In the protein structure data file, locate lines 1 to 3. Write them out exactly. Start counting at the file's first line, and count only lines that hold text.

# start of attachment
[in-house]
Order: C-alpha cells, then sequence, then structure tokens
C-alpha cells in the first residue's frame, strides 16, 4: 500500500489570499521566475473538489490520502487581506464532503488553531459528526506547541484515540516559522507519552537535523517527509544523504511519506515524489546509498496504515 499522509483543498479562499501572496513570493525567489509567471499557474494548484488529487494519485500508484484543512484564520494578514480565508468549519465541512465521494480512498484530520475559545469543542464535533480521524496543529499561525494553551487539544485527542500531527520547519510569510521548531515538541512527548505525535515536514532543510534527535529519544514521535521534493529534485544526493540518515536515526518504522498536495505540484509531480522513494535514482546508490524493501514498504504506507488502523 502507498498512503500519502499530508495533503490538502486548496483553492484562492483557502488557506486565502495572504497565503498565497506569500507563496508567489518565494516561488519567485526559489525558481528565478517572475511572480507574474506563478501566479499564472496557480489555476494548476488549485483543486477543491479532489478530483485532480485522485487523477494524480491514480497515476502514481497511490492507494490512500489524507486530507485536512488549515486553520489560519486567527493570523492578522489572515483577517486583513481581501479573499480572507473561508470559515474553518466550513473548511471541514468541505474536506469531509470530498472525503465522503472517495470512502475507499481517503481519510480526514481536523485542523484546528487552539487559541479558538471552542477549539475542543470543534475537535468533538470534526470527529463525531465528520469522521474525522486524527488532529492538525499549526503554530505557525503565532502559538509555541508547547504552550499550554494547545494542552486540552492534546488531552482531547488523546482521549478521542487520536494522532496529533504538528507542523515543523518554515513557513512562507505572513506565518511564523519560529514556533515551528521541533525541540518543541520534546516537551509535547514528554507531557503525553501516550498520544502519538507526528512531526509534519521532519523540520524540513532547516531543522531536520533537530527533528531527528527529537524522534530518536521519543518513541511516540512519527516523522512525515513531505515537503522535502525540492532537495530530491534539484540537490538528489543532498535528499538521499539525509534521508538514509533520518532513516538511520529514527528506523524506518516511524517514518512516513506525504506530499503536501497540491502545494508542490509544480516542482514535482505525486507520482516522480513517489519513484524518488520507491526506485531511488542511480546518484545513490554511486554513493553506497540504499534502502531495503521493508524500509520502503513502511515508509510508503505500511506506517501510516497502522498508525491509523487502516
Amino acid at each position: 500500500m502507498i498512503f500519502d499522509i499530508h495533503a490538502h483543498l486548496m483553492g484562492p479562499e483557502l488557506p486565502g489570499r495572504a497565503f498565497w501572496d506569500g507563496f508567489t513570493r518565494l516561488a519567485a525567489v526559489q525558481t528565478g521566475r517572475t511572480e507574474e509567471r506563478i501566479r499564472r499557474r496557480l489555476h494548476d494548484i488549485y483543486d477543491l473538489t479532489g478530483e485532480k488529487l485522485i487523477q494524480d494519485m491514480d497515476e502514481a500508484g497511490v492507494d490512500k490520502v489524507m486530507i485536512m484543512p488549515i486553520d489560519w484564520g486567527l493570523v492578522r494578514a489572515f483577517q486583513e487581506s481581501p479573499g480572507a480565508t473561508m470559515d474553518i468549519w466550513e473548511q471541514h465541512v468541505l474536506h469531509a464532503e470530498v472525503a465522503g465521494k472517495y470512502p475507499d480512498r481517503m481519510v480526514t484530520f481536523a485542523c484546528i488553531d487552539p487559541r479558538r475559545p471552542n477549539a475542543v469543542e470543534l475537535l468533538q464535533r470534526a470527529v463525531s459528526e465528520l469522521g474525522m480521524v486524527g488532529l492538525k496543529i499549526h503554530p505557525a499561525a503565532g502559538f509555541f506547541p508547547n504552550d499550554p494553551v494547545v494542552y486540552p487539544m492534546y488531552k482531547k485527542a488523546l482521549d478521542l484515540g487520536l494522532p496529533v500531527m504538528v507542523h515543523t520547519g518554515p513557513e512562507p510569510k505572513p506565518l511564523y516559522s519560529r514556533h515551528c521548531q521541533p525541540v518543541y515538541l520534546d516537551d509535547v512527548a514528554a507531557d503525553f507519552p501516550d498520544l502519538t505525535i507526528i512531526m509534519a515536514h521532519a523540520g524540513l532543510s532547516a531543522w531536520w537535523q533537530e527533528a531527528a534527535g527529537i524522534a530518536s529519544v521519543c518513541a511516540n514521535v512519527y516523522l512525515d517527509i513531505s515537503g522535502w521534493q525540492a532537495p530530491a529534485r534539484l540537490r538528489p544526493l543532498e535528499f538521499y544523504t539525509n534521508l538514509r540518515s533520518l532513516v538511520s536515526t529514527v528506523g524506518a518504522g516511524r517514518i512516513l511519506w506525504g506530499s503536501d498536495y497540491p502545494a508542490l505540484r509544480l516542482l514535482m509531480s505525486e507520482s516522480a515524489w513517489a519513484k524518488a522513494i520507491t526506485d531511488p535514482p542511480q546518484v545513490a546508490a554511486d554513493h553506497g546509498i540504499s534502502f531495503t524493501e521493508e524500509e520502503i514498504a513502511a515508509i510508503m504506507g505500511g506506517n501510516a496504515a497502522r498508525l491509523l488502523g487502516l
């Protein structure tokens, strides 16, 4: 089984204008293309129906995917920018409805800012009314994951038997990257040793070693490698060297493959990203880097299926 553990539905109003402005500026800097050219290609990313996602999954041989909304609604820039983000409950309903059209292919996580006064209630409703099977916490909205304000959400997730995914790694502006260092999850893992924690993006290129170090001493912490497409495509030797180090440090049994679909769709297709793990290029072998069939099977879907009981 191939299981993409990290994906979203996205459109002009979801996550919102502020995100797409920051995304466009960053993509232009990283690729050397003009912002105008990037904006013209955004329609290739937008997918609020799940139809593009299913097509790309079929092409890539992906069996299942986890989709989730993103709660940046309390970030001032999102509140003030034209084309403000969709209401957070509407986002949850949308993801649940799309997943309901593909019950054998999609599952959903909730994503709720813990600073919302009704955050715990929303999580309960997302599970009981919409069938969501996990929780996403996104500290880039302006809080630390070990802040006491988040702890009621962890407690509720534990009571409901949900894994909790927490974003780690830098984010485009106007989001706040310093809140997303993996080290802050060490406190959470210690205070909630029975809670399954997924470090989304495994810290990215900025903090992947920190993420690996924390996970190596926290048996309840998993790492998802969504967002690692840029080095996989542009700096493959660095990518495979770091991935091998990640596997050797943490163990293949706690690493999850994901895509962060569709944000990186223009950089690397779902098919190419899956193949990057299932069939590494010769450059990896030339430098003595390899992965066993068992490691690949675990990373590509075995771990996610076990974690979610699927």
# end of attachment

[in-house]
Order: C-alpha cells, then sequence, then structure tokens
C-alpha cells in the first residue's frame, strides 16, 4: 500500500489570499521566475473538489490520502487581506464532503488553531459528526506547541484515540516559522507519552537535523517527509544523504511519506515524489546509498496504515 499522509483543498479562499501572496513570493525567489509567471499557474494548484488529487494519485500508484484543512484564520494578514480565508468549519465541512465521494480512498484530520475559545469543542464535533480521524496543529499561525494553551487539544485527542500531527520547519510569510521548531515538541512527548505525535515536514532543510534527535529519544514521535521534493529534485544526493540518515536515526518504522498536495505540484509531480522513494535514482546508490524493501514498504504506507488502523 502507498498512503500519502499530508495533503490538502486548496483553492484562492483557502488557506486565502495572504497565503498565497506569500507563496508567489518565494516561488519567485526559489525558481528565478517572475511572480507574474506563478501566479499564472496557480489555476494548476488549485483543486477543491479532489478530483485532480485522485487523477494524480491514480497515476502514481497511490492507494490512500489524507486530507485536512488549515486553520489560519486567527493570523492578522489572515483577517486583513481581501479573499480572507473561508470559515474553518466550513473548511471541514468541505474536506469531509470530498472525503465522503472517495470512502475507499481517503481519510480526514481536523485542523484546528487552539487559541479558538471552542477549539475542543470543534475537535468533538470534526470527529463525531465528520469522521474525522486524527488532529492538525499549526503554530505557525503565532502559538509555541508547547504552550499550554494547545494542552486540552492534546488531552482531547488523546482521549478521542487520536494522532496529533504538528507542523515543523518554515513557513512562507505572513506565518511564523519560529514556533515551528521541533525541540518543541520534546516537551509535547514528554507531557503525553501516550498520544502519538507526528512531526509534519521532519523540520524540513532547516531543522531536520533537530527533528531527528527529537524522534530518536521519543518513541511516540512519527516523522512525515513531505515537503522535502525540492532537495530530491534539484540537490538528489543532498535528499538521499539525509534521508538514509533520518532513516538511520529514527528506523524506518516511524517514518512516513506525504506530499503536501497540491502545494508542490509544480516542482514535482505525486507520482516522480513517489519513484524518488520507491526506485531511488542511480546518484545513490554511486554513493553506497540504499534502502531495503521493508524500509520502503513502511515508509510508503505500511506506517501510516497502522498508525491509523487502516